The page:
TROY – Premier Health is now offering men with prostate cancer targeted Positron Emission Tomography (PET) imaging that could help improve early detection and enhance treatment planning.
PET imaging with PYLARIFY is a prostate-specific membrane antigen (PSMA) imaging agent approved by the U.S. Food and Drug Administration to identify suspected metastasis or recurrence of prostate cancer.
Prostate cancer is the second most common form of cancer affecting men in the United States. An estimated one in eight men will be diagnosed with prostate cancer in their lifetime.
According to the American Cancer Society, more than 3 million American men count themselves as prostate cancer survivors. The organization also estimates that this year nearly 268,500 new cases of prostate cancer will be diagnosed, and roughly 34,500 men will die of this disease.
Of those men with localized prostate cancer who undergo initial curative management, up to 50% may experience recurrence of their disease within 10 years of treatment. Recurrent disease is often detected by a rise in PSA levels, however, conventional imaging, especially at lower PSA levels, is not able to identify the location and extent of the disease in the majority of cases.
PYLARIFY (pilflufolastat F 18) is a fluorinated small molecule PSMA-targeted PET imaging agent that enables visualization of lymph nodes, bone, and soft tissue metastasis to determine the presence or absence of recurrent and/or metastatic prostate cancer. PYLARIFY was developed to target PSMA, a protein that is over expressed on the surface of more than 90 percent of primary and metastatic prostate cancer cells.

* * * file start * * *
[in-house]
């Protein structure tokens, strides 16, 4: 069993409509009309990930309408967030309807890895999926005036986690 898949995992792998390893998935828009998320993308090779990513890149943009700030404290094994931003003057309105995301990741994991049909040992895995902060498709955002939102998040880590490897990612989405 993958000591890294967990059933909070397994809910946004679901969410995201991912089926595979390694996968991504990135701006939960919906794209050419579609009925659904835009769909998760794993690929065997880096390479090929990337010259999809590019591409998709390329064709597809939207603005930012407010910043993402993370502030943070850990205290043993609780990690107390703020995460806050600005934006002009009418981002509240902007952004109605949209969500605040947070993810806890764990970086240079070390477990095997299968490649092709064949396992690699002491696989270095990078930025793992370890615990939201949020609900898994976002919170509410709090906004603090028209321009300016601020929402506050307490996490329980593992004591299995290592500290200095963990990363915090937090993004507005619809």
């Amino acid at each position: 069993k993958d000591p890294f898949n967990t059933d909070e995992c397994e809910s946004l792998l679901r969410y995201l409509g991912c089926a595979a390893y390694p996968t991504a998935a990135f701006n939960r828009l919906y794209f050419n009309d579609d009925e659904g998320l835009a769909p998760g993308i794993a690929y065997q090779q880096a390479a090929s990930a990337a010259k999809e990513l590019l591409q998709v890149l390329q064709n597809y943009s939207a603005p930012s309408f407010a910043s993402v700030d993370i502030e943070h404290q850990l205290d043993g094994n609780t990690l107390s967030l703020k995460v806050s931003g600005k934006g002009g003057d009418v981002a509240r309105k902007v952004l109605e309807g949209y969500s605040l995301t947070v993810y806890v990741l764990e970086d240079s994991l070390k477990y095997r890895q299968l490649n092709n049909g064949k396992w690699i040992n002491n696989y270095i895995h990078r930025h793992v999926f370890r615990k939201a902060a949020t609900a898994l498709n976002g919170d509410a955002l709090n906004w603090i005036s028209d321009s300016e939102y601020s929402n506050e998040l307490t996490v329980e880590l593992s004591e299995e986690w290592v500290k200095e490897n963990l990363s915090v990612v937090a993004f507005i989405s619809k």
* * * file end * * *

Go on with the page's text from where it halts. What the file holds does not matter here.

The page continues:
“The availability of PET/CT imaging with piflufoastat [Pylarify] is a game changer for patients with prostate cancer,” said Robert M. Kohut, MD, of Premier Health urology in a press release.
“It will be most beneficial in patients with newly diagnosed intermediate to high-risk prostate cancer and for those with a previous diagnosis of prostate cancer in whom recurrence and/or metastasis is suspected.
In the past, a regular CT scan of the abdomen and pelvis and a nuclear bone scan were used, Kohut said. These scans are helpful but are more likely to miss the spread of cancer at earlier stages.
For patients with a new diagnosis of prostate cancer the PET/CT will determine if the cancer has spread to the lymph nodes, bone, or other tissue. If the scan is negative for abnormal findings, then the patient is typically a candidate for a curative procedure with either surgery or radiation, Dr. Kohut said.
“If spread is detected then we typically recommend other forms of treatment and get an oncologist involved. The new scan is also beneficial in those patients who have previously been treated and a recurrence is suspected based on a rising PSA level in the blood,” he said.
For more information on the Pylarify PET/CT scan, visit www.pylarify.com or call Jacqui Rose, director of medical imaging at Upper Valley Medical Center and Miami Valley Hospital North, at 937-440-4803.